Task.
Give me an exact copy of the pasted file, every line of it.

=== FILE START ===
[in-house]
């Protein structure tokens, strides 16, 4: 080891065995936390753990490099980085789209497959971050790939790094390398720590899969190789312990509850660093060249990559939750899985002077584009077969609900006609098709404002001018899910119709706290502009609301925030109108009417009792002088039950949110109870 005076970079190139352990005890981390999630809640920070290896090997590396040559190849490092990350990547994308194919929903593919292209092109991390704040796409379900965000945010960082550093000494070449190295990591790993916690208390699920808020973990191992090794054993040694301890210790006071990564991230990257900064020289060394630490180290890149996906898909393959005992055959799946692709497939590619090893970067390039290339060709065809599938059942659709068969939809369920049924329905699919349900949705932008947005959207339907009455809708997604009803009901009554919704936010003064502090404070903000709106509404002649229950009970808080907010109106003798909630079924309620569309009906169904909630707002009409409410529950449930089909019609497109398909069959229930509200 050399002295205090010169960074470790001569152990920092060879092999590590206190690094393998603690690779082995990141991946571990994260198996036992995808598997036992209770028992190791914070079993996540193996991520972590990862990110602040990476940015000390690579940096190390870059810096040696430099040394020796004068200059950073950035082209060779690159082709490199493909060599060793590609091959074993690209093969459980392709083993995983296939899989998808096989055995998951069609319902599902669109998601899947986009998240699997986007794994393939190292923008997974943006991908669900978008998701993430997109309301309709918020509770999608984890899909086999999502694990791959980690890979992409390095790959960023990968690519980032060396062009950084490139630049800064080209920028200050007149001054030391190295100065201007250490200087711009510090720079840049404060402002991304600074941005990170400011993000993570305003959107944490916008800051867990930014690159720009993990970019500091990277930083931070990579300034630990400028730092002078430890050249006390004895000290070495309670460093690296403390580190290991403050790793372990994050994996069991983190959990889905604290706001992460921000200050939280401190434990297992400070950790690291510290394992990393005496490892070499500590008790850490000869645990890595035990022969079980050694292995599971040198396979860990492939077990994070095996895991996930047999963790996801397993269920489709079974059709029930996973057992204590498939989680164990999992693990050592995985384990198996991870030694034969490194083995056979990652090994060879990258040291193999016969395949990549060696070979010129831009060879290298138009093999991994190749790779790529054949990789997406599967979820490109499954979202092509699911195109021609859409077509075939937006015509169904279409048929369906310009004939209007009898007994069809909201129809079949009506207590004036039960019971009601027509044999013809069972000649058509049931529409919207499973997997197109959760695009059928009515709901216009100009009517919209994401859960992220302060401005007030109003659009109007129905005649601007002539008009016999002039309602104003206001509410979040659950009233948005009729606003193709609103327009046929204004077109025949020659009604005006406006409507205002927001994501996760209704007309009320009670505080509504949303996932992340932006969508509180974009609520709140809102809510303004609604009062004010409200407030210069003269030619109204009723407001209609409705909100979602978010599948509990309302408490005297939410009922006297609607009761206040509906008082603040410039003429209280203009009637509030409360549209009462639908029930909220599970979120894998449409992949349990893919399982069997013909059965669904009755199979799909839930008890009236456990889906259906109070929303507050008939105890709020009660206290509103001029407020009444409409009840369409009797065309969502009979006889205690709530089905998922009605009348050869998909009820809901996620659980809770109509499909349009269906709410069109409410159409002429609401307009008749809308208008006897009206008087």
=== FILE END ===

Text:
[in-house]
């Protein structure tokens, strides 16, 4: 080891065995936390753990490099980085789209497959971050790939790094390398720590899969190789312990509850660093060249990559939750899985002077584009077969609900006609098709404002001018899910119709706290502009609301925030109108009417009792002088039950949110109870 005076970079190139352990005890981390999630809640920070290896090997590396040559190849490092990350990547994308194919929903593919292209092109991390704040796409379900965000945010960082550093000494070449190295990591790993916690208390699920808020973990191992090794054993040694301890210790006071990564991230990257900064020289060394630490180290890149996906898909393959005992055959799946692709497939590619090893970067390039290339060709065809599938059942659709068969939809369920049924329905699919349900949705932008947005959207339907009455809708997604009803009901009554919704936010003064502090404070903000709106509404002649229950009970808080907010109106003798909630079924309620569309009906169904909630707002009409409410529950449930089909019609497109398909069959229930509200 050399002295205090010169960074470790001569152990920092060879092999590590206190690094393998603690690779082995990141991946571990994260198996036992995808598997036992209770028992190791914070079993996540193996991520972590990862990110602040990476940015000390690579940096190390870059810096040696430099040394020796004068200059950073950035082209060779690159082709490199493909060599060793590609091959074993690209093969459980392709083993995983296939899989998808096989055995998951069609319902599902669109998601899947986009998240699997986007794994393939190292923008997974943006991908669900978008998701993430997109309301309709918020509770999608984890899909086999999502694990791959980690890979992409390095790959960023990968690519980032060396062009950084490139630049800064080209920028200050007149001054030391190295100065201007250490200087711009510090720079840049404060402002991304600074941005990170400011993000993570305003959107944490916008800051867990930014690159720009993990970019500091990277930083931070990579300034630990400028730092002078430890050249006390004895000290070495309670460093690296403390580190290991403050790793372990994050994996069991983190959990889905604290706001992460921000200050939280401190434990297992400070950790690291510290394992990393005496490892070499500590008790850490000869645990890595035990022969079980050694292995599971040198396979860990492939077990994070095996895991996930047999963790996801397993269920489709079974059709029930996973057992204590498939989680164990999992693990050592995985384990198996991870030694034969490194083995056979990652090994060879990258040291193999016969395949990549060696070979010129831009060879290298138009093999991994190749790779790529054949990789997406599967979820490109499954979202092509699911195109021609859409077509075939937006015509169904279409048929369906310009004939209007009898007994069809909201129809079949009506207590004036039960019971009601027509044999013809069972000649058509049931529409919207499973997997197109959760695009059928009515709901216009100009009517919209994401859960992220302060401005007030109003659009109007129905005649601007002539008009016999002039309602104003206001509410979040659950009233948005009729606003193709609103327009046929204004077109025949020659009604005006406006409507205002927001994501996760209704007309009320009670505080509504949303996932992340932006969508509180974009609520709140809102809510303004609604009062004010409200407030210069003269030619109204009723407001209609409705909100979602978010599948509990309302408490005297939410009922006297609607009761206040509906008082603040410039003429209280203009009637509030409360549209009462639908029930909220599970979120894998449409992949349990893919399982069997013909059965669904009755199979799909839930008890009236456990889906259906109070929303507050008939105890709020009660206290509103001029407020009444409409009840369409009797065309969502009979006889205690709530089905998922009605009348050869998909009820809901996620659980809770109509499909349009269906709410069109409410159409002429609401307009008749809308208008006897009206008087």